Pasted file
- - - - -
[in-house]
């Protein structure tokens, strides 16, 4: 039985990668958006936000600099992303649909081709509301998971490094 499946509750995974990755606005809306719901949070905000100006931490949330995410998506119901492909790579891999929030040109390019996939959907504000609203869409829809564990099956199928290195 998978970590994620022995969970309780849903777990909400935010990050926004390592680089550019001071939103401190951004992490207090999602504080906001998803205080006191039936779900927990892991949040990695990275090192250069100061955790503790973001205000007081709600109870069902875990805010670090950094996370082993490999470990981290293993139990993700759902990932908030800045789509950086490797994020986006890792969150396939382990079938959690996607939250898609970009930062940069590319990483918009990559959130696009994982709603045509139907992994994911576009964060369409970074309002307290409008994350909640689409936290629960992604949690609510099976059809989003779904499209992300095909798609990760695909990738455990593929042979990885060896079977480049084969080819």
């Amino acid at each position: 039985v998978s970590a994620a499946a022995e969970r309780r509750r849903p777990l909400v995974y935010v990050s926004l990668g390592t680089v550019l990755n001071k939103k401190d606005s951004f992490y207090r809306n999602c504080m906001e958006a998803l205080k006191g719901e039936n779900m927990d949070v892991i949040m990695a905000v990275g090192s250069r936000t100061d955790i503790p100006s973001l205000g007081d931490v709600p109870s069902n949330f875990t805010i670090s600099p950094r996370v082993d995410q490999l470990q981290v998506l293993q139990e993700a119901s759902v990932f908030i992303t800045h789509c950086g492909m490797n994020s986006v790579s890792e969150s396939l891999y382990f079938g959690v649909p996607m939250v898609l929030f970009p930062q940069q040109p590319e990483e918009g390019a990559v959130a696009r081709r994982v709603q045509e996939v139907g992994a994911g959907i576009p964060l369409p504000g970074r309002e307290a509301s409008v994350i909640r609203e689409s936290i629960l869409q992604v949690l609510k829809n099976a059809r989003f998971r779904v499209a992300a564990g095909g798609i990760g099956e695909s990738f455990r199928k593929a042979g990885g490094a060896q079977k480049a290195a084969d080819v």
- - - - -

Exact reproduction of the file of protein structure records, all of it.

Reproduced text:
[in-house]
């Protein structure tokens, strides 16, 4: 039985990668958006936000600099992303649909081709509301998971490094 499946509750995974990755606005809306719901949070905000100006931490949330995410998506119901492909790579891999929030040109390019996939959907504000609203869409829809564990099956199928290195 998978970590994620022995969970309780849903777990909400935010990050926004390592680089550019001071939103401190951004992490207090999602504080906001998803205080006191039936779900927990892991949040990695990275090192250069100061955790503790973001205000007081709600109870069902875990805010670090950094996370082993490999470990981290293993139990993700759902990932908030800045789509950086490797994020986006890792969150396939382990079938959690996607939250898609970009930062940069590319990483918009990559959130696009994982709603045509139907992994994911576009964060369409970074309002307290409008994350909640689409936290629960992604949690609510099976059809989003779904499209992300095909798609990760695909990738455990593929042979990885060896079977480049084969080819």
């Amino acid at each position: 039985v998978s970590a994620a499946a022995e969970r309780r509750r849903p777990l909400v995974y935010v990050s926004l990668g390592t680089v550019l990755n001071k939103k401190d606005s951004f992490y207090r809306n999602c504080m906001e958006a998803l205080k006191g719901e039936n779900m927990d949070v892991i949040m990695a905000v990275g090192s250069r936000t100061d955790i503790p100006s973001l205000g007081d931490v709600p109870s069902n949330f875990t805010i670090s600099p950094r996370v082993d995410q490999l470990q981290v998506l293993q139990e993700a119901s759902v990932f908030i992303t800045h789509c950086g492909m490797n994020s986006v790579s890792e969150s396939l891999y382990f079938g959690v649909p996607m939250v898609l929030f970009p930062q940069q040109p590319e990483e918009g390019a990559v959130a696009r081709r994982v709603q045509e996939v139907g992994a994911g959907i576009p964060l369409p504000g970074r309002e307290a509301s409008v994350i909640r609203e689409s936290i629960l869409q992604v949690l609510k829809n099976a059809r989003f998971r779904v499209a992300a564990g095909g798609i990760g099956e695909s990738f455990r199928k593929a042979g990885g490094a060896q079977k480049a290195a084969d080819v």